NEW YORK (CBSNewYork) — With fall sports like football and wrestling in full swing, there’s a wake up call for schools and parents on preventing superbug infections in student athletes.

The nation’s pediatricians have issued new guidelines to help keep players safe.

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As CBS2’s Dr. Max Gomez reported, it used to be that we only saw antibiotic resistant germs in hospitals and nursing homes.

Now, those infections have spread to households, childcare centers, and especially school athletic facilities.

Superbugs, commonly referred to as MRSA, and other infectious agents love warm, sweaty locker rooms and athletic equipment.

Athletic trainer Anais Mixson makes sure the mats at Neptune High School are wiped clean with antibacterial solution every night. She knows it’s a vital step in preventing potentially life-threatening infections.

“If we don’t take the proper precautions, if we skip steps, that’s where we’re going to see athletes who will have infections that could possibly last them the rest of their life,” she said. “Infections diseases that we can never see, including MRSA, herpes, athlete’s foot.”

Now, a report from the American Academy of Pediatrics offers new guidelines to prevent the spread of infectious diseases among student athletes and treat them appropriately.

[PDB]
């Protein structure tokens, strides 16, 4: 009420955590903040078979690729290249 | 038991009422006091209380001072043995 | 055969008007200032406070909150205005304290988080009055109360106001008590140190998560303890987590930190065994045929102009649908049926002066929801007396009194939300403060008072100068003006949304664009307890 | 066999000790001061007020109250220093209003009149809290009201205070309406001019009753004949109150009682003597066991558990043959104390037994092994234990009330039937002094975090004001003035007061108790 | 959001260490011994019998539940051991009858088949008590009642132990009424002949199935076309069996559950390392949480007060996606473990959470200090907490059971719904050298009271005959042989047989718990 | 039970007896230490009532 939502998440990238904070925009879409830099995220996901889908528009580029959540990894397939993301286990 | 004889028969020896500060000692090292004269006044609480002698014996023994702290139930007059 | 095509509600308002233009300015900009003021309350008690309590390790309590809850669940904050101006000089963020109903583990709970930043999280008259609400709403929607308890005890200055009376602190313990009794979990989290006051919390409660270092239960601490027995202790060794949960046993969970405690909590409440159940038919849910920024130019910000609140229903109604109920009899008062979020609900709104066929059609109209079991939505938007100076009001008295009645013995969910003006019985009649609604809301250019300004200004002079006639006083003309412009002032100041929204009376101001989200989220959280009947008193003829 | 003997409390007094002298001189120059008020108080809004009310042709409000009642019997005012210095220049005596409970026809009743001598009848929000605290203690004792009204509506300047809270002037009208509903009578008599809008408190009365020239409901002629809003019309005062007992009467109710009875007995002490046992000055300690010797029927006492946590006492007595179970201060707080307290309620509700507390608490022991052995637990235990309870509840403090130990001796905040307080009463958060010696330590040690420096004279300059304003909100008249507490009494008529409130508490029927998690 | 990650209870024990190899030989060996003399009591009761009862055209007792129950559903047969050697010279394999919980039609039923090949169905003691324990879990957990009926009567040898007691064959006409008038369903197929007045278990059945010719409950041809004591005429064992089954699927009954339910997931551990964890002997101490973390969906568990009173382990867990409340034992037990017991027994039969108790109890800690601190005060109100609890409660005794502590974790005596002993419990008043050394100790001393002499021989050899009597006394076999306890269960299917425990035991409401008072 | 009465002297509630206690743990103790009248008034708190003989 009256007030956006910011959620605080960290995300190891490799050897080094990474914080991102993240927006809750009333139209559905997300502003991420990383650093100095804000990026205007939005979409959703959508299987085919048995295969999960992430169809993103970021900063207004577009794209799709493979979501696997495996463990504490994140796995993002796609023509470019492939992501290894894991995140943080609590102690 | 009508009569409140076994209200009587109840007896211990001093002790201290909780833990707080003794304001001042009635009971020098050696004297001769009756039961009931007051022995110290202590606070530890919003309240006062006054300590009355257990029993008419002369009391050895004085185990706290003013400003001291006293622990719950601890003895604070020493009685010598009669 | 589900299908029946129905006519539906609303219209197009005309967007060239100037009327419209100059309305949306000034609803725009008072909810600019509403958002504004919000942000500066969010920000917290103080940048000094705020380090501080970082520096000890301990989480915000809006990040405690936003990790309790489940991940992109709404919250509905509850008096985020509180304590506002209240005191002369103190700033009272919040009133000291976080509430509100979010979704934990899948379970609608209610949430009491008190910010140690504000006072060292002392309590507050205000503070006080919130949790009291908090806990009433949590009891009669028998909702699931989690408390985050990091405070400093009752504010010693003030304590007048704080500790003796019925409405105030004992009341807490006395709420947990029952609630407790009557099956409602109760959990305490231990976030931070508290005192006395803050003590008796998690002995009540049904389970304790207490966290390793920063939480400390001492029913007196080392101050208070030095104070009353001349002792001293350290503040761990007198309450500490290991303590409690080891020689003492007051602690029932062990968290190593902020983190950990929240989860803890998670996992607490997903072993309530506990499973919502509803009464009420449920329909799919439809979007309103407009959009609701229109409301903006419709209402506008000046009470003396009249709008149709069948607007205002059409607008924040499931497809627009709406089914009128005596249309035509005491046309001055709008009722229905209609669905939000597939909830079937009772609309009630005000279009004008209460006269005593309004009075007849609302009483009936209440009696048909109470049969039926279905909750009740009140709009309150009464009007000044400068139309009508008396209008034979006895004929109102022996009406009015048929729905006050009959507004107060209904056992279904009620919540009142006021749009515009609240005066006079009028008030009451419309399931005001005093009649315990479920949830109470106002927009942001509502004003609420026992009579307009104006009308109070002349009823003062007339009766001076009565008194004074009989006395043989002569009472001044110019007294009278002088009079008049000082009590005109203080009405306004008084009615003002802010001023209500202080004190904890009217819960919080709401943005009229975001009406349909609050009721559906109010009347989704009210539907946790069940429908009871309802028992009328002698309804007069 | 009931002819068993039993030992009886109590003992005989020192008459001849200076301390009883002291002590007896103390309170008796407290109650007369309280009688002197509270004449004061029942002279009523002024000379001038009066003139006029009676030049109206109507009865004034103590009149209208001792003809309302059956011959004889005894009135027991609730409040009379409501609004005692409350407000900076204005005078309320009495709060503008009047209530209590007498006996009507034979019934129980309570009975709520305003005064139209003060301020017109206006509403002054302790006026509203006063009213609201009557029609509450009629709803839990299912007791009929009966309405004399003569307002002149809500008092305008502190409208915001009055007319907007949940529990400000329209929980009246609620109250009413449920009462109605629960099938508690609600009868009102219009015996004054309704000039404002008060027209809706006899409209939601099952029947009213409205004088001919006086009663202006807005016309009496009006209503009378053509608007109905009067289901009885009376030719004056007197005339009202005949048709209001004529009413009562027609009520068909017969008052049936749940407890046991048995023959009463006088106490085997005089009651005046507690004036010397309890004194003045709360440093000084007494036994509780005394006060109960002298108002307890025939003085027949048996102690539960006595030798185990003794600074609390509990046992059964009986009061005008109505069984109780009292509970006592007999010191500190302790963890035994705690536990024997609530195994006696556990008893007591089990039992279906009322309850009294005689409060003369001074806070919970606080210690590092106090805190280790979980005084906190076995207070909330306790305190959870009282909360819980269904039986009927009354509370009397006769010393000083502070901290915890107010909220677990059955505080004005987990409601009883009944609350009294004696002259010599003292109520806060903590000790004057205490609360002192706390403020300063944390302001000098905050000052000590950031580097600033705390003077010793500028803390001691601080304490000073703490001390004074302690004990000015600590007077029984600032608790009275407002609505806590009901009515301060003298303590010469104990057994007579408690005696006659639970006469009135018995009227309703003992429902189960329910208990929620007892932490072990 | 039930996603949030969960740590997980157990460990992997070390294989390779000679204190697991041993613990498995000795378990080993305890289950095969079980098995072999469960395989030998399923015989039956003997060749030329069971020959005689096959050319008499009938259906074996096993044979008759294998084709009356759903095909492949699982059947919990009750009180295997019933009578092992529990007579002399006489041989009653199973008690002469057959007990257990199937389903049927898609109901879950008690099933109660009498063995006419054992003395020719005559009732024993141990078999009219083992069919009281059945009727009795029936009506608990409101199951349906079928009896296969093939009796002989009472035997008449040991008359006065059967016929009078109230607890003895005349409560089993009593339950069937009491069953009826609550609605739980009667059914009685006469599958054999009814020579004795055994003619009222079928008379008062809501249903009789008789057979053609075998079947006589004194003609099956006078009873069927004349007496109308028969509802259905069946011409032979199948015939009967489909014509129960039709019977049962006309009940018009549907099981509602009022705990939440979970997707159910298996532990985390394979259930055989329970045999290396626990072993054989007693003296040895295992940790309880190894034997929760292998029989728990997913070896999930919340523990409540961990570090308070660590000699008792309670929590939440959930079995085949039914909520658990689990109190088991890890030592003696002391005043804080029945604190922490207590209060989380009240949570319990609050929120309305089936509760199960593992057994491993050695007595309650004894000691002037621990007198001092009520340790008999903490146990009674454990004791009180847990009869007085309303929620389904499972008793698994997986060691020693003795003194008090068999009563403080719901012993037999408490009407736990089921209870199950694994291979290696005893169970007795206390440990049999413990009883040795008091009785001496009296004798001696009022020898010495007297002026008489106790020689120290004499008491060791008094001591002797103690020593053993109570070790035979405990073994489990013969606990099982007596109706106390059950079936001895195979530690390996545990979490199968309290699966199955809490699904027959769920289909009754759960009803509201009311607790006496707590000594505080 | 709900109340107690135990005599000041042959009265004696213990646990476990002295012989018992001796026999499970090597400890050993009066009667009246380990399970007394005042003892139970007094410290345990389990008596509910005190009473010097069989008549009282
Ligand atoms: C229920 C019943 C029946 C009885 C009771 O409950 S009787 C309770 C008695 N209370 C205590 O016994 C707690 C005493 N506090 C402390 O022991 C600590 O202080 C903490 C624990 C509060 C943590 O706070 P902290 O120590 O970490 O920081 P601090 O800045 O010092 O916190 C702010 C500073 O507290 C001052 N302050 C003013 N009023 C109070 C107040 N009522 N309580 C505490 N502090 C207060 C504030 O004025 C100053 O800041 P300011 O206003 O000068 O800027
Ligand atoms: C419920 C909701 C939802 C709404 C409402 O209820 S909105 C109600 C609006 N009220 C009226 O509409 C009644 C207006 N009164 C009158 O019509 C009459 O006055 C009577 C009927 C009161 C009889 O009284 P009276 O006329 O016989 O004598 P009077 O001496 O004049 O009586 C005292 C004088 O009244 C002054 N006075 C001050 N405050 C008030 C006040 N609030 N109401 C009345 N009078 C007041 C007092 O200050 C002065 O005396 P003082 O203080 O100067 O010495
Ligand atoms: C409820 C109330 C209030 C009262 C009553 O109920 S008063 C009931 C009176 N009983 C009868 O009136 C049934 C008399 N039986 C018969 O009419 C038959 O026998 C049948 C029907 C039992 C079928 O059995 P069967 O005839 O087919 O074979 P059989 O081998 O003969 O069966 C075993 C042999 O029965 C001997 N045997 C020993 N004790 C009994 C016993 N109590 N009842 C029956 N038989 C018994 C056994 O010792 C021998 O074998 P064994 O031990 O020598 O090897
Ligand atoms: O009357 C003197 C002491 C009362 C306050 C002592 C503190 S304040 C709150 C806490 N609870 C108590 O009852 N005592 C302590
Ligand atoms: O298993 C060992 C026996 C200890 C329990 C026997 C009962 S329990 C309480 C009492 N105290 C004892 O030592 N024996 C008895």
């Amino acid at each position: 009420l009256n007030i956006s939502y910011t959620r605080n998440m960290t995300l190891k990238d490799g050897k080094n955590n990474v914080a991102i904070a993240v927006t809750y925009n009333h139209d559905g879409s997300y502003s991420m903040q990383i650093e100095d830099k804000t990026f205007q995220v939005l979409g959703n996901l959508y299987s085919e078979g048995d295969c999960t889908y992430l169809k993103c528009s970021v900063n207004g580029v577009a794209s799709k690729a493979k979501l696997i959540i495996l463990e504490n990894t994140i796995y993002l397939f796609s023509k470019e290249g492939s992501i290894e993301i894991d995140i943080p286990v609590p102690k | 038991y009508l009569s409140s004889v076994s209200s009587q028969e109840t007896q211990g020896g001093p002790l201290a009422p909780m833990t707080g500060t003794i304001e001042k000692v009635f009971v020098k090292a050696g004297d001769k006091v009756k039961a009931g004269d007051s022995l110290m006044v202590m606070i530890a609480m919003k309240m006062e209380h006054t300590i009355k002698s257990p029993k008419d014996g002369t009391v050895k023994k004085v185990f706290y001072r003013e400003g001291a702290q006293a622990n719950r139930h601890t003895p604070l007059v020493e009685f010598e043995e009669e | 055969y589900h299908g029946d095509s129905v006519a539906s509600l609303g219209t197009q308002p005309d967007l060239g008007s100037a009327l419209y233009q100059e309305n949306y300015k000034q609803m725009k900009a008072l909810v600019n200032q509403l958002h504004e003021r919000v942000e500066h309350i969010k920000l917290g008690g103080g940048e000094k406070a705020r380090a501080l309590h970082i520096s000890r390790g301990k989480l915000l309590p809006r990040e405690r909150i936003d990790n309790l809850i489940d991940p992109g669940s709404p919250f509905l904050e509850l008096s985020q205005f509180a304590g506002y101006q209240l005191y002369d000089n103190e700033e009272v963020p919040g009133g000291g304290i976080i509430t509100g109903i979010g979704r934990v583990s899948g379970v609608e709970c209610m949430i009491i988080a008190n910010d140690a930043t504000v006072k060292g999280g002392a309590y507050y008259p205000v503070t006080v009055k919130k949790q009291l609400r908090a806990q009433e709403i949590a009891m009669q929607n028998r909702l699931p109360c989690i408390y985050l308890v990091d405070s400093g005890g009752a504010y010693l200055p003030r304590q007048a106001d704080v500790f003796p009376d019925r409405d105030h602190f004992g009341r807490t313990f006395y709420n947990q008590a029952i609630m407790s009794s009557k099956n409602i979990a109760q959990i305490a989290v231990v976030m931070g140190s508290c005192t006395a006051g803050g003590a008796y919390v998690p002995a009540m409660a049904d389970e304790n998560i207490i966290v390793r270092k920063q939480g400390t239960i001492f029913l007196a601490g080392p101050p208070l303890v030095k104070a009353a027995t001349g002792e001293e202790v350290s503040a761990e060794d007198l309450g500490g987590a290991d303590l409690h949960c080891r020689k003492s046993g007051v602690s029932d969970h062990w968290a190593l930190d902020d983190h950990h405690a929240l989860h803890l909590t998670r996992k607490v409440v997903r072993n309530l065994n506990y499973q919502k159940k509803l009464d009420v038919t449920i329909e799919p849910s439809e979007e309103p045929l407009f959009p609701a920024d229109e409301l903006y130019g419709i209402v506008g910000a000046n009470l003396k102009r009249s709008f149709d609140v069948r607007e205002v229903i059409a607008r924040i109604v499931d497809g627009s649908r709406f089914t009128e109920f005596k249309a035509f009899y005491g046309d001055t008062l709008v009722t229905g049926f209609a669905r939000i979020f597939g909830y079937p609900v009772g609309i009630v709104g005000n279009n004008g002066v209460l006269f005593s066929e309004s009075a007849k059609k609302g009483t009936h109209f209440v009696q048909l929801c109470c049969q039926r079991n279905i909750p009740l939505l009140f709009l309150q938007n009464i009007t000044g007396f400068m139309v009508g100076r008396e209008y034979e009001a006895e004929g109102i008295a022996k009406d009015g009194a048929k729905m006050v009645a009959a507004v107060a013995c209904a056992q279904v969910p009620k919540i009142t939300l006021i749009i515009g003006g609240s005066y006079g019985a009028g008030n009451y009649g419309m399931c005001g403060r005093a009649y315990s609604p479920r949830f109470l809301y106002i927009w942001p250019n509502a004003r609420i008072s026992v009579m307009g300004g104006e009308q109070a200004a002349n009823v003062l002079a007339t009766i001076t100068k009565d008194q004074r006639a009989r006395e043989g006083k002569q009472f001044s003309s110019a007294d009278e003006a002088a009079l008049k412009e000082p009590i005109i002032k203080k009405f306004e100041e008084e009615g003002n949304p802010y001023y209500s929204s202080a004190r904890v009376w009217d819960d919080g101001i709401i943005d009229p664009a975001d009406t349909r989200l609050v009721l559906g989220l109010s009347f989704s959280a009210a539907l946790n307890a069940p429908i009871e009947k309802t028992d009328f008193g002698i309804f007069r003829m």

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“We want to bring focus to the doctor in the office, the athlete and the parent and tot he people who are running sporting events,” Dr. Stephen Rice, Director of Sports Medicine at Jersey Shore Medical Center said.

Infections are especially common in close contact sports such as football and wrestling.

Experts say student athletes need to learn proper personal hygiene, should wipe down equipment before and after every use, and never share personal items like towels or equipment that’s been in contact with skin.

From the gym, to the weight room, to the locker room, Neptune High is doing all it can to keep germs at bay.

“If they’re not going home and showering after practice, or they’re not washing their workout clothes, then those are things that are going to spread infections,” Mixson said.

Roughly 10 to 15 percent of injuries that sideline college athletes are related to infectious disease.

The guidelines also cover less deadly problems like athlete’s foot and jock itch, and also means having vaccinations up to date.

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It’s also important to clean and bandage daily any cuts or scrapes. Any wound that gets red, swollen, or hot should be seen by a doctor immediately.